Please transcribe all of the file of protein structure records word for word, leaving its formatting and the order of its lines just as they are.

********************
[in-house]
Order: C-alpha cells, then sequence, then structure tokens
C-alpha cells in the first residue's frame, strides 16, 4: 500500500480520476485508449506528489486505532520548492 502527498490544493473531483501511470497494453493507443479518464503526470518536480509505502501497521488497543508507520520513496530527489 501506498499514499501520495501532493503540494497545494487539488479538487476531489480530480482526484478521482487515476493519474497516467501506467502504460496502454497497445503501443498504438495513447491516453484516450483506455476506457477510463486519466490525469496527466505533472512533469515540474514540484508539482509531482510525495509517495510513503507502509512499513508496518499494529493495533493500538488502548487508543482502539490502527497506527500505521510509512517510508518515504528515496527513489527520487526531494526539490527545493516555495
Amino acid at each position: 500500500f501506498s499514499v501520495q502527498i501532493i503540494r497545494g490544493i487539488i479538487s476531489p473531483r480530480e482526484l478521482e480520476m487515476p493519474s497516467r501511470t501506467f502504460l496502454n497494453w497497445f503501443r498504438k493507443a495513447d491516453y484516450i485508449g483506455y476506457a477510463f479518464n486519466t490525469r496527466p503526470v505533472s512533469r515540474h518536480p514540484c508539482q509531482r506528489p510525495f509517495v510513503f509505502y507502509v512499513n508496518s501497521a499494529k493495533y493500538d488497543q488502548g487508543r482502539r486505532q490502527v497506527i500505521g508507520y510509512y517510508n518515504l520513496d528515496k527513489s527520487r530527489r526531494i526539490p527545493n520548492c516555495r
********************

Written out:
[in-house]
Order: C-alpha cells, then sequence, then structure tokens
C-alpha cells in the first residue's frame, strides 16, 4: 500500500480520476485508449506528489486505532520548492 502527498490544493473531483501511470497494453493507443479518464503526470518536480509505502501497521488497543508507520520513496530527489 501506498499514499501520495501532493503540494497545494487539488479538487476531489480530480482526484478521482487515476493519474497516467501506467502504460496502454497497445503501443498504438495513447491516453484516450483506455476506457477510463486519466490525469496527466505533472512533469515540474514540484508539482509531482510525495509517495510513503507502509512499513508496518499494529493495533493500538488502548487508543482502539490502527497506527500505521510509512517510508518515504528515496527513489527520487526531494526539490527545493516555495
Amino acid at each position: 500500500f501506498s499514499v501520495q502527498i501532493i503540494r497545494g490544493i487539488i479538487s476531489p473531483r480530480e482526484l478521482e480520476m487515476p493519474s497516467r501511470t501506467f502504460l496502454n497494453w497497445f503501443r498504438k493507443a495513447d491516453y484516450i485508449g483506455y476506457a477510463f479518464n486519466t490525469r496527466p503526470v505533472s512533469r515540474h518536480p514540484c508539482q509531482r506528489p510525495f509517495v510513503f509505502y507502509v512499513n508496518s501497521a499494529k493495533y493500538d488497543q488502548g487508543r482502539r486505532q490502527v497506527i500505521g508507520y510509512y517510508n518515504l520513496d528515496k527513489s527520487r530527489r526531494i526539490p527545493n520548492c516555495r